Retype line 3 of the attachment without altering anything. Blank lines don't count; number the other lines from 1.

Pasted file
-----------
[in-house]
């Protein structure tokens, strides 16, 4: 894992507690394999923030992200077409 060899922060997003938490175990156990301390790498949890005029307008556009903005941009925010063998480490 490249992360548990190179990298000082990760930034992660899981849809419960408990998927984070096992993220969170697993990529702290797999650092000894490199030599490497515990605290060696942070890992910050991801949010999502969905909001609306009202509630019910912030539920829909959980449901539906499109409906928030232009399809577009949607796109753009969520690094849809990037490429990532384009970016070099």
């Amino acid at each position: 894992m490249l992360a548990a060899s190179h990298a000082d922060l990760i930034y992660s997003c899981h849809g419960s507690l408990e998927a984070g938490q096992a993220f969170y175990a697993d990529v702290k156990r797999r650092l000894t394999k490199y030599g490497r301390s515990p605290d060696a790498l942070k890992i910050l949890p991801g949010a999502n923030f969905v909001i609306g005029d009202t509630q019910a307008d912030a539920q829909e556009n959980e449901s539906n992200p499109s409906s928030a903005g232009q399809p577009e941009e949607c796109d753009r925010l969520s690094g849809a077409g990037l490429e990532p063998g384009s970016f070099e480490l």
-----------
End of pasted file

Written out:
């Amino acid at each position: 894992m490249l992360a548990a060899s190179h990298a000082d922060l990760i930034y992660s997003c899981h849809g419960s507690l408990e998927a984070g938490q096992a993220f969170y175990a697993d990529v702290k156990r797999r650092l000894t394999k490199y030599g490497r301390s515990p605290d060696a790498l942070k890992i910050l949890p991801g949010a999502n923030f969905v909001i609306g005029d009202t509630q019910a307008d912030a539920q829909e556009n959980e449901s539906n992200p499109s409906s928030a903005g232009q399809p577009e941009e949607c796109d753009r925010l969520s690094g849809a077409g990037l490429e990532p063998g384009s970016f070099e480490l």